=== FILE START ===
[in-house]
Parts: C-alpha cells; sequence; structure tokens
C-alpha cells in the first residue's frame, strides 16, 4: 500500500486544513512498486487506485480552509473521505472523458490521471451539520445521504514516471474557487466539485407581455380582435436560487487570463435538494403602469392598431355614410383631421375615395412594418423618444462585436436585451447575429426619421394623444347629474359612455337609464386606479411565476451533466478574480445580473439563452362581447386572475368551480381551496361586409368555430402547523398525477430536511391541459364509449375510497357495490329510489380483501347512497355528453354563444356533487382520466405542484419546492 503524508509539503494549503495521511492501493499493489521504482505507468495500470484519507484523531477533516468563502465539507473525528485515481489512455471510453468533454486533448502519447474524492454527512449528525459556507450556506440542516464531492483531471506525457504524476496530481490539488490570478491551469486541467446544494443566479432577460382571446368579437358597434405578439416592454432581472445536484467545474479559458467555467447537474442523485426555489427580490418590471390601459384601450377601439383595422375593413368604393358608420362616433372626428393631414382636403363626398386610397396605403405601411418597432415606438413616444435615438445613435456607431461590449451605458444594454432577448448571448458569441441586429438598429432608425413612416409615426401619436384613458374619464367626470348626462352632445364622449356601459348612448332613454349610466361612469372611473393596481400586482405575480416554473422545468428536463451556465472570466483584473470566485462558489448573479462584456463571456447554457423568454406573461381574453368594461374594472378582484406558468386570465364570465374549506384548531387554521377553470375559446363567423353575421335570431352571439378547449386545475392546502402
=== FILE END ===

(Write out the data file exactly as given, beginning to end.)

[in-house]
Parts: C-alpha cells; sequence; structure tokens
C-alpha cells in the first residue's frame, strides 16, 4: 500500500486544513512498486487506485480552509473521505472523458490521471451539520445521504514516471474557487466539485407581455380582435436560487487570463435538494403602469392598431355614410383631421375615395412594418423618444462585436436585451447575429426619421394623444347629474359612455337609464386606479411565476451533466478574480445580473439563452362581447386572475368551480381551496361586409368555430402547523398525477430536511391541459364509449375510497357495490329510489380483501347512497355528453354563444356533487382520466405542484419546492 503524508509539503494549503495521511492501493499493489521504482505507468495500470484519507484523531477533516468563502465539507473525528485515481489512455471510453468533454486533448502519447474524492454527512449528525459556507450556506440542516464531492483531471506525457504524476496530481490539488490570478491551469486541467446544494443566479432577460382571446368579437358597434405578439416592454432581472445536484467545474479559458467555467447537474442523485426555489427580490418590471390601459384601450377601439383595422375593413368604393358608420362616433372626428393631414382636403363626398386610397396605403405601411418597432415606438413616444435615438445613435456607431461590449451605458444594454432577448448571448458569441441586429438598429432608425413612416409615426401619436384613458374619464367626470348626462352632445364622449356601459348612448332613454349610466361612469372611473393596481400586482405575480416554473422545468428536463451556465472570466483584473470566485462558489448573479462584456463571456447554457423568454406573461381574453368594461374594472378582484406558468386570465364570465374549506384548531387554521377553470375559446363567423353575421335570431352571439378547449386545475392546502402